Tekashi 6ix9ine’s cooperation with the feds was “both incredibly significant and extremely useful” in their racketeering case against his former Nine Trey Gangsta Bloods associates, the Manhattan U.S. Attorney’s Office said Wednesday in their formal recommendation for a reduced sentence for the polarizing 23-year-old rapper.
“The defendant provided an insider’s view of Nine Trey and a first-hand account of many acts of violence that [prosecutors] otherwise did not have,” prosecutors said of the “FEFE” performer born Daniel Hernandez.
“He is a famous rap artist and was a high-profile member of a violent gang. In the face of threats made against him and his family, Hernandez decided to cooperate against his co-defendants and testify in a trial that was widely publicized,” they said.
Prosecutors’ letter about Hernandez’s helpfulness stems from the plea deal he brokered earlier this year.
Hernandez, who copped to nine federal counts in January following his racketeering arrest several months prior, cooperated under this deal, hoping to land a more lenient sentence by cooperating. Hernandez, who is scheduled to be sentenced on December 18, presently faces a sentence of 47 years to life in prison.
Under Hernandez’s plea agreement, prosecutors said they would ask for a sentence “below any mandatory minimum” if he “successfully” cooperated.
In their letter, prosecutors said they intend on requesting a lower-than-minimum sentence because of his helpfulness, assuming that he “continues to comply with the terms of his cooperation agreement.”
Their recommendation for a lesser sentence isn’t binding, however — meaning the judge will ultimately decide Hernadnez’s fate.
In September, Hernandez testified against two former associates, purported Nine Trey Gangsta Bloods members Anthony “Harv” Ellison and Aljermiah “Nuke” Mack, during a racketeering trial, dropping so many dimes that #Tekashisnitch9 became a hashtag.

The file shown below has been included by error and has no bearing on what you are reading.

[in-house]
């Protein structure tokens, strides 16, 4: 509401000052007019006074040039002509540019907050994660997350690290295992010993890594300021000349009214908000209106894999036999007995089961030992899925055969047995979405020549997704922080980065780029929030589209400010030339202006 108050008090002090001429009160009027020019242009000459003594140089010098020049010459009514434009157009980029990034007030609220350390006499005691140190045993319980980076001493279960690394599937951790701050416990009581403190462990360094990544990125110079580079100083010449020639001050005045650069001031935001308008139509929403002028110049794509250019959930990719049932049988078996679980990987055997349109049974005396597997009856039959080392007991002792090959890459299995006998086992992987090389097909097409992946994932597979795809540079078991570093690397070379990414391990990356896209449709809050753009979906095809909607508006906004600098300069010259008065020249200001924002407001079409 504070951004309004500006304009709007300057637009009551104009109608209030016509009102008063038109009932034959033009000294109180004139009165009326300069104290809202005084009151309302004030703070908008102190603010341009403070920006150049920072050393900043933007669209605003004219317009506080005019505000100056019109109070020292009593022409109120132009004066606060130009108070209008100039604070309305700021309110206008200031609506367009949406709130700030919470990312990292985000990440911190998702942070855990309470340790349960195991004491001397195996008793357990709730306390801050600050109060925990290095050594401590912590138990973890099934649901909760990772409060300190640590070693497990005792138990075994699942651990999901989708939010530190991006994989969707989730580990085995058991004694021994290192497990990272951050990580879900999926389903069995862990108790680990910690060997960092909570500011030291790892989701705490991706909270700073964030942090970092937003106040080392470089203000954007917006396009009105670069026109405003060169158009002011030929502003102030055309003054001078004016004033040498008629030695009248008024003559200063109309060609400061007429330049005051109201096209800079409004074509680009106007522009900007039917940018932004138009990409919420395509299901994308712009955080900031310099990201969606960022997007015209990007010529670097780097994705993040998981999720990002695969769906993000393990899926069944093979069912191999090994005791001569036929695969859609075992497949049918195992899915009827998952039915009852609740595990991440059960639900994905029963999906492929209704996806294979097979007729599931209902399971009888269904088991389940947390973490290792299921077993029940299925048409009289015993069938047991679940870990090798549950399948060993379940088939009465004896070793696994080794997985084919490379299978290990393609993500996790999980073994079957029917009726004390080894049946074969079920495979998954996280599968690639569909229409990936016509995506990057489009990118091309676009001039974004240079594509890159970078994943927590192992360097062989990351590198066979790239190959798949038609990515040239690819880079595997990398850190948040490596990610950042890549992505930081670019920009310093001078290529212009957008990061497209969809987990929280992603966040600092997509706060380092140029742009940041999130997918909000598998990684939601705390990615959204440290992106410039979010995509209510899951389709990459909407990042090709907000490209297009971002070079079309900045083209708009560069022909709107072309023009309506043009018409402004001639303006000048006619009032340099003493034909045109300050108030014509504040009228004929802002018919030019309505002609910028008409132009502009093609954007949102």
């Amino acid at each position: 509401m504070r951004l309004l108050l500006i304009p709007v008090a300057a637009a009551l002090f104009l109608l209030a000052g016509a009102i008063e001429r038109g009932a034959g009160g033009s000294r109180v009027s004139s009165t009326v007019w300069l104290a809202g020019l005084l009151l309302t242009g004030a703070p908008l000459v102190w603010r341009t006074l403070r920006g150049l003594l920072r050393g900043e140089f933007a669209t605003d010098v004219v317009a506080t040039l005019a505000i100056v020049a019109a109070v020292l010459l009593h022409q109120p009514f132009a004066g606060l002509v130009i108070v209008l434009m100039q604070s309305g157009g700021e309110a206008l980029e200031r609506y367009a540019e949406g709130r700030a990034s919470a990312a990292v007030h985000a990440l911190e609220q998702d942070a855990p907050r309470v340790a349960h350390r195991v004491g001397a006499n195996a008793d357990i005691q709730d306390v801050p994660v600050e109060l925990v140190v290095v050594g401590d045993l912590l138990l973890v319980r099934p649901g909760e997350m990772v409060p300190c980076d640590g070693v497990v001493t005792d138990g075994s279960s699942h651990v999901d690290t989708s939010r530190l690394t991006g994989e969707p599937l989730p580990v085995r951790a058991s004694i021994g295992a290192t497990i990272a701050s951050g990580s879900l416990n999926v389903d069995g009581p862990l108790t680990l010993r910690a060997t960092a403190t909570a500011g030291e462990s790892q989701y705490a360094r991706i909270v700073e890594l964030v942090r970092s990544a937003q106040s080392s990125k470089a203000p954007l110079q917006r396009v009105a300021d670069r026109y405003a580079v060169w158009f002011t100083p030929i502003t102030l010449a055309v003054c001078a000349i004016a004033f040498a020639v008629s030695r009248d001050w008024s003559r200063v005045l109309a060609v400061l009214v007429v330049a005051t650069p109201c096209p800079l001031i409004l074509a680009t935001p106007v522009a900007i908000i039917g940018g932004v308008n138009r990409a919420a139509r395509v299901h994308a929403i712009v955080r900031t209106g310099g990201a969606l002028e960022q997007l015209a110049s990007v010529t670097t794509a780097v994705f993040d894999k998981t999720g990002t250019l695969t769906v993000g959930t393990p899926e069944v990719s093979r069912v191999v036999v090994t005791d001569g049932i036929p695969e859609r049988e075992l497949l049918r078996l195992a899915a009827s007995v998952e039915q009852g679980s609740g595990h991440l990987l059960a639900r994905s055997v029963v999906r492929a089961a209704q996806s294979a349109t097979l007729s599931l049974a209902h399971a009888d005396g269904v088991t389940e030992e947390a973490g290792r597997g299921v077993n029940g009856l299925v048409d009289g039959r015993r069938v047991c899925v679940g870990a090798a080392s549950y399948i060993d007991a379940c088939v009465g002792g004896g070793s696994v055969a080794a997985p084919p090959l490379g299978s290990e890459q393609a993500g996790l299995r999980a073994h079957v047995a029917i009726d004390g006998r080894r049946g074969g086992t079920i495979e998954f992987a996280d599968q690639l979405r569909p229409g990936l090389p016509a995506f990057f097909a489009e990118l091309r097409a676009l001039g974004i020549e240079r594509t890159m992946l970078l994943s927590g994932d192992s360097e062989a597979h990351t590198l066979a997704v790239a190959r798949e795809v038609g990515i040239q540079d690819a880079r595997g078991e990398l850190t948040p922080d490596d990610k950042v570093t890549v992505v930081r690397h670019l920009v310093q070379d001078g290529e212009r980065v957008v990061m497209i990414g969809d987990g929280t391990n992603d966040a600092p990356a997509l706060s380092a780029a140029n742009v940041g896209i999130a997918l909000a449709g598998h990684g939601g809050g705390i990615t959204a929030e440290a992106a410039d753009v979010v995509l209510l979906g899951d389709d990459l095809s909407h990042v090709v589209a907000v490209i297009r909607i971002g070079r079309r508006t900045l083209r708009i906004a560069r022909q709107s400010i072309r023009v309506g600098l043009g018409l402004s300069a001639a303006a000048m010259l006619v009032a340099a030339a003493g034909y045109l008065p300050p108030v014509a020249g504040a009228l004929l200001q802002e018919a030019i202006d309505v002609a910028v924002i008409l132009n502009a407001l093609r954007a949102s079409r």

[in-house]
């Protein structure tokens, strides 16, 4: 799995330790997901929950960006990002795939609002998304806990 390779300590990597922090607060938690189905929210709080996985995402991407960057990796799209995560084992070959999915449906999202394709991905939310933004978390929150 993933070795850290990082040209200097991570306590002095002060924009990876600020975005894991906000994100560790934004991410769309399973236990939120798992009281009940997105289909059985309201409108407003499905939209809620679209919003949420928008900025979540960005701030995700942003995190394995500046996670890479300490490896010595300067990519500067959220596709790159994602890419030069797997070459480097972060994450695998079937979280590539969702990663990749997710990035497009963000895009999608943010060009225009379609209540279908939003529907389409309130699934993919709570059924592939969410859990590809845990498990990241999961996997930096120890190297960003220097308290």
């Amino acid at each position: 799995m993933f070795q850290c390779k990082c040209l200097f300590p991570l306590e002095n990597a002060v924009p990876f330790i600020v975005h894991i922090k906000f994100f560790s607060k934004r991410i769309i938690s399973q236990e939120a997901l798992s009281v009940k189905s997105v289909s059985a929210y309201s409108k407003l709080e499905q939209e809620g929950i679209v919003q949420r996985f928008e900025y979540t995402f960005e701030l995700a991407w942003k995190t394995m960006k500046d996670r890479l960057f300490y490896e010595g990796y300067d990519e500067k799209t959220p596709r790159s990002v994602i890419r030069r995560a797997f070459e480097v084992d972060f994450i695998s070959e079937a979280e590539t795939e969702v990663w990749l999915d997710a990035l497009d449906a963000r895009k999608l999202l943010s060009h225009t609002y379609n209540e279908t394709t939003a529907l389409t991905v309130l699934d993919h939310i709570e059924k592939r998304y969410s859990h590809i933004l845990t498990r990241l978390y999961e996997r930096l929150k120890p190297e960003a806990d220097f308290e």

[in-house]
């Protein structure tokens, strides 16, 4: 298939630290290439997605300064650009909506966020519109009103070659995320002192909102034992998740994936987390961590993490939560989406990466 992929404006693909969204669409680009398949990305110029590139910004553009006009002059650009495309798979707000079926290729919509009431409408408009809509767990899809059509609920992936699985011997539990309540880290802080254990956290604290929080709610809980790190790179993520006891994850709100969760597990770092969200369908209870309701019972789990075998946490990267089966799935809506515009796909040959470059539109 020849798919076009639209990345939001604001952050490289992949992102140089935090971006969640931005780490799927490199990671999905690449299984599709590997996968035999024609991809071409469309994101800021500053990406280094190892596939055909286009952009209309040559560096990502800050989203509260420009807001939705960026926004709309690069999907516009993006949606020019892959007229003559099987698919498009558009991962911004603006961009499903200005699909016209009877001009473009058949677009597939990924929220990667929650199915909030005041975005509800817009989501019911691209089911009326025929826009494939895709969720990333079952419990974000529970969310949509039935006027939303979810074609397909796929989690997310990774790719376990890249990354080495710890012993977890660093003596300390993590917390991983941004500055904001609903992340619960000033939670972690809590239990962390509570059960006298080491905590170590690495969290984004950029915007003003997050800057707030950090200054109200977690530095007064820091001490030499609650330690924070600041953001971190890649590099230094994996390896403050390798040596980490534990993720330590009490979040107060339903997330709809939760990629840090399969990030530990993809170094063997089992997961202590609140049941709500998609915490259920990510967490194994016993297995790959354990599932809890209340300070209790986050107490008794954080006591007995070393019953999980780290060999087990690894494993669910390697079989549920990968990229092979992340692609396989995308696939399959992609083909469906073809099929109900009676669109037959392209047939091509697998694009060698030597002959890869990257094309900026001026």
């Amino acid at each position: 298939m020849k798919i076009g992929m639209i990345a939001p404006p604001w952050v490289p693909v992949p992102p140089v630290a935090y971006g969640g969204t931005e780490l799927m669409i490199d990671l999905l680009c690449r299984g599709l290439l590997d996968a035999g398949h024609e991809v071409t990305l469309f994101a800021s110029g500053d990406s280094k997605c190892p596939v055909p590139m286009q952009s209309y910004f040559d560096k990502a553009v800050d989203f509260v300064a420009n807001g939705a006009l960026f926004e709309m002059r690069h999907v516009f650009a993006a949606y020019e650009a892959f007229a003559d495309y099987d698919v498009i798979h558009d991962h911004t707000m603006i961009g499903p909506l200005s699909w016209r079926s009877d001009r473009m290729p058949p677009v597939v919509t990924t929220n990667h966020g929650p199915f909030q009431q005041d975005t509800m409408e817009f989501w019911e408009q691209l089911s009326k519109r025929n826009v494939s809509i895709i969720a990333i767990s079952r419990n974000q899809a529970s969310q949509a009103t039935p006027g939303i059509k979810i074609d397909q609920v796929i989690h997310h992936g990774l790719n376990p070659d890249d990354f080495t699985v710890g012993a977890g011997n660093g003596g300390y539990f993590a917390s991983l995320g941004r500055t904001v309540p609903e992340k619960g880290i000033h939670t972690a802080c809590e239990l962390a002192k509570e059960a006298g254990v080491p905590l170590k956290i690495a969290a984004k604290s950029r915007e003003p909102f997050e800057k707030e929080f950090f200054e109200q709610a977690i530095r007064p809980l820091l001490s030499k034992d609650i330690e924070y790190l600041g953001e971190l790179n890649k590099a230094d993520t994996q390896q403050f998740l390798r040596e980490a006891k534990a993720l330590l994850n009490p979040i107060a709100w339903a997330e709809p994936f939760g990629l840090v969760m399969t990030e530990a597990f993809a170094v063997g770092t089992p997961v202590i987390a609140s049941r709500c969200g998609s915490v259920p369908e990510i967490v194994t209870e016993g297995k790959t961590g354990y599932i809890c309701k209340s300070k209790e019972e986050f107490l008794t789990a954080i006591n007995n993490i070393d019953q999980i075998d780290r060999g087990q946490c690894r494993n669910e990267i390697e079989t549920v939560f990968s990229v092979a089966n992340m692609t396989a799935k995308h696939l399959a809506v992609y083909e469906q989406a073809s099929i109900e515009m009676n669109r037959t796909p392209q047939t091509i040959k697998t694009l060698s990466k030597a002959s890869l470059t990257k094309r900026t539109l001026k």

He snitched on pretty much everyone from street-level gangsters to top performers, with the biggest bombshell being his statements that Cardi B was in the Bloods and that Jim Jones was in Nine Trey.
While on the stand, Hernandez claimed that rapper Trippie Redd was part of Five Nine Brims, another Bloods sect. He also said that Chief Keef was with the Black Disciples and that Brooklnn rapper Casanova was in “another” Bloods offshoot.
Meanwhile, he provided extensive detail when it came to attacks on Trippie Redd and Chief Keef. And when prosecutors played excerpts from the “GUMMO” and “KOODA” music videos, Hernandez pointed out alleged gang members who participated in the vids.
Ellison was convicted of kidnapping Hernandez, and Mack was convicted of distributing drugs; both were found guilty of racketeering conspiracy. Both men face a maximum life sentence in federal prison.
Prosecutors also cited the dangers faced by Hernandez in their letter.
“The defendant’s cooperation has come at great risk to his and his family’s safety, in ways far more significant than in other cases. Nine Trey is one of the most violent sets of the United Bloods Nation, claiming members throughout the country,” they wrote. “Prior to his cooperation becoming public, the defendant relocated his family. The defendant was moved to a different prison facility and has been placed in a particular unit without any other gang members.”
Hernandez’s movements, they continued, “have been limited so as to avoid potential contact with other gang members. In addition, extra precautions were taken to transport him to and from court during his testimony.”
“Other gang members and those in the rap industry have criticized him for cooperating and have openly questioned whether the defendant’s safety could ever be guaranteed,” they said. “There is no question that the defendant’s life will never be the same because of his cooperation in this case.”
Hernandez and his family will have to follow “extra safety precautions” in public to avoid retaliation, they also wrote.
Hernandez’s lawyer did not immediately respond to a request for comment.